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Baby on the Brain


A look at how having her first born has affected Mrs. Barringer’s life and teaching style.

[dropcap size=small]D[/dropcap]espite the trials that having a previous miscarriage and having a baby during COVID bring, English teacher Robyn Barringer has been able to focus on both her son and her students: learning how to balance being a mom, a teacher, and making sure everyone gets the support they need.

Losing a child is always a hardship, and it is estimated that more than one million women in the United States are affected by pregnancy loss through misscarriage or stillbirth annually, according to the University of Rochester Medical Center.

“I think now that there really are no words to fully express what it’s like to have your own child,” Barringer said. “Before I had my son, I actually lost my first child. And so through that process I learned, first of all how badly I really wanted to be a mom, and then second of all, just what a true miracle every single life is.”

Barringer and her husband have been able to remain strong through a tragic loss, and have grown as people and now have a healthy son, Lincoln Carlisle Barringer.

Their son was born January 11, 2021 at 8:18 p.m. Despite what Twilight fans might be thinking knowing that Mrs. Barringer is an English teacher, Lincoln’s middle name Carlisle comes from one of his great grandfather’s, and not the vampire character from the popular saga. He was born during a time that was hard on everyone, but Barringer has described the extra time with him as “a blessing in disguise. In the midst of a really nasty situation I was able to benefit a little bit because I wouldn’t have had that time with him otherwise.”

For Barringer, becoming a mother was a life-changing experience. She had always felt responsible for her students, and that they were all her children in a way; but to grow and give birth to a human being and be responsible for raising that baby to become an amazing human has given her a new perspective. 

Becoming a mom has made Barringer more focused on her students’ personal well being. Therefore, she has taken time this year to implement a new grading system that is individualized to each student and also standards-based and formally assessed. Her growth- based grading approach mainly focuses on the academic and personal growth of the student, not the completion of assignments. She also has her students complete self-checks at the start of each class to reflect on their well being and how they feel about school and their lives. Barringer has always wanted to change from a standardized grading system and quarantine gave her time to work on the actual logistics.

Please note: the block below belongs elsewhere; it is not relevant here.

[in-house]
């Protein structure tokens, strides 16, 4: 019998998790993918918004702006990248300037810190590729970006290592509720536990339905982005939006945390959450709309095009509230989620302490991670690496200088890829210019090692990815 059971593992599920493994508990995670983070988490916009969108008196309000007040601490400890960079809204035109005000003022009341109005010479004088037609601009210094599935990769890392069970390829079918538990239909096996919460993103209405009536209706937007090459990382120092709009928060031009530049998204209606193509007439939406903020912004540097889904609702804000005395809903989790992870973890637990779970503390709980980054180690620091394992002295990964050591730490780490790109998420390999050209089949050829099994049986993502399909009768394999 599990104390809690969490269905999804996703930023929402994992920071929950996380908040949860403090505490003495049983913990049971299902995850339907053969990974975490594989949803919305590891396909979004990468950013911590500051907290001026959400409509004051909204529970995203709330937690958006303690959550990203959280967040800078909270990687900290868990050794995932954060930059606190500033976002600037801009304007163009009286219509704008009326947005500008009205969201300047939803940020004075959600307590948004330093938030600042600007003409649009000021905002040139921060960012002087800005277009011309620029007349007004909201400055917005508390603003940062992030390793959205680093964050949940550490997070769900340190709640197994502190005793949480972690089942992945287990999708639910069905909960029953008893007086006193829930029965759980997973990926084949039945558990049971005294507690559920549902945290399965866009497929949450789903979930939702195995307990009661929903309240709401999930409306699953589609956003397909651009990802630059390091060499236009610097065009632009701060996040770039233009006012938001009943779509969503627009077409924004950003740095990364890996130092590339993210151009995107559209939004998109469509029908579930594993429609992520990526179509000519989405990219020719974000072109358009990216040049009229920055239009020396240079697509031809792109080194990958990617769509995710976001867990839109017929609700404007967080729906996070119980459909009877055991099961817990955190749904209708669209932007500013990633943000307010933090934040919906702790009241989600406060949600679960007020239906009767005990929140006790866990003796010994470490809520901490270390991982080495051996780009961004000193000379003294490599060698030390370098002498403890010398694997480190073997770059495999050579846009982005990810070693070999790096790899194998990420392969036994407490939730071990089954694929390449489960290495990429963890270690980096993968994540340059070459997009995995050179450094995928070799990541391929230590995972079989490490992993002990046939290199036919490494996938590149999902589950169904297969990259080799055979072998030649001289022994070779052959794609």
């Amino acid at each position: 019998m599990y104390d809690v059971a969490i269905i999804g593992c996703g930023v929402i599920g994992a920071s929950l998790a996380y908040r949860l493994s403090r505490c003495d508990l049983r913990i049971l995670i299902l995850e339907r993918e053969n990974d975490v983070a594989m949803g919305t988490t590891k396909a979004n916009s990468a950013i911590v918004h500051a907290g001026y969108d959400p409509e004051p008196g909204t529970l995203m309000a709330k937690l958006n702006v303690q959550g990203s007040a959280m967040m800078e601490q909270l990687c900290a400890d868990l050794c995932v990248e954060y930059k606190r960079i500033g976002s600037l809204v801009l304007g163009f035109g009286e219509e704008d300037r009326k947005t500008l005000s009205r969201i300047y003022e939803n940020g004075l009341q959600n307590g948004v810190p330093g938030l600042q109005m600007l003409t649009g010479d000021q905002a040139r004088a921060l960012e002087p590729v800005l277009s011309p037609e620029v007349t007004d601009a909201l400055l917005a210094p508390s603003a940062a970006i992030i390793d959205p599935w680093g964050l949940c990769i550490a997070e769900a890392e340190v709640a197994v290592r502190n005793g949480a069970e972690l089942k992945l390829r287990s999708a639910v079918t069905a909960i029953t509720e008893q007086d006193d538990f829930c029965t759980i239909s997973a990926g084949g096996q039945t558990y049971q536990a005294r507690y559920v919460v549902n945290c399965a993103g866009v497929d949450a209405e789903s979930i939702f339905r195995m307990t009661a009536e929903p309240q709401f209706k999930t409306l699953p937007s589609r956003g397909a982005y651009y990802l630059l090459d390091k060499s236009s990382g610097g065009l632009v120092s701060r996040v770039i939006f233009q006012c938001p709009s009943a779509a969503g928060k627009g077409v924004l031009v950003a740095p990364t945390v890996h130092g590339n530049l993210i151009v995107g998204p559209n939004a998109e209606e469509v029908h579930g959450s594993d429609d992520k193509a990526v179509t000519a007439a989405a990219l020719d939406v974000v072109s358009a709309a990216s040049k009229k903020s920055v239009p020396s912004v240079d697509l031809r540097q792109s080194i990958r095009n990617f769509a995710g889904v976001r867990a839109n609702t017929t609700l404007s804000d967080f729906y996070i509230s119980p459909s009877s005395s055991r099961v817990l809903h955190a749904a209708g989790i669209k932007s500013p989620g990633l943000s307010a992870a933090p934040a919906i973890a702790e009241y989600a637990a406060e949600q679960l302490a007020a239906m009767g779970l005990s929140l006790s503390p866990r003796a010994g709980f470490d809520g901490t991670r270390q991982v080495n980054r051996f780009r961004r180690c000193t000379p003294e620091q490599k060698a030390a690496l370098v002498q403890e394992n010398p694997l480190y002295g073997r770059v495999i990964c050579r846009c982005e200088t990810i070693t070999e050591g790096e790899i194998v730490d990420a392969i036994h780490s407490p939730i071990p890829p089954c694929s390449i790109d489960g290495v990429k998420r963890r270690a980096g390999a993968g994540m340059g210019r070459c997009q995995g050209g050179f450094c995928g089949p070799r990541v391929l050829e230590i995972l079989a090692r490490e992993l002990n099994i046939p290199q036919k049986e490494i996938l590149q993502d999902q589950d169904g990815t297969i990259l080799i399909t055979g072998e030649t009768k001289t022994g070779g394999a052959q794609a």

“Now I come in with that mindset and I know that every single one of my students that walks in the door is a miracle, and that they deserve just as much love and attention as any other kid in my class. I feel that I think more strongly than I did previously, that I have an obligation, a need, a desire to really take care of each of my students not just on an academic level but at a heart level as well.” Barringer said.

Student athlete Leila Barela-Gonzalez explains that Baringer’s personalized grading system is being found helpful. Barela is a sophomore on the girls water polo team and has Barringer’s honors English class for sixth period. She has to miss a lot of the class to play her games, which with a standardized grading system based on points would mean a lot of extra time spent on late or missing assignments. But the grading system that Mrs. Barringer took the time to plan and strategize isn’t based on points. 

“I think that Mrs. Barringer’s grading system is one of the most realistic from a student and teacher perspective. She doesn’t hold social life (sports, clubs, family, etc.) against us and her main goal is to see growth in each of her students,” Barela said. 

Barringer has managed to find time to create a new grading system that benefits her students the most by focusing on their growth throughout the year despite adjusting to her new life as a mother and having a baby. She has decided to implement these changes because becoming a mother has given her a deeper appreciation for each and every one of her students. She wanted to make sure that their personal well-being and growth comes before just doing what is needed to get the grade. As Barela has noticed, this effort has not gone unnoticed by her students, and many appreciate the opportunities provided by the different workload. 

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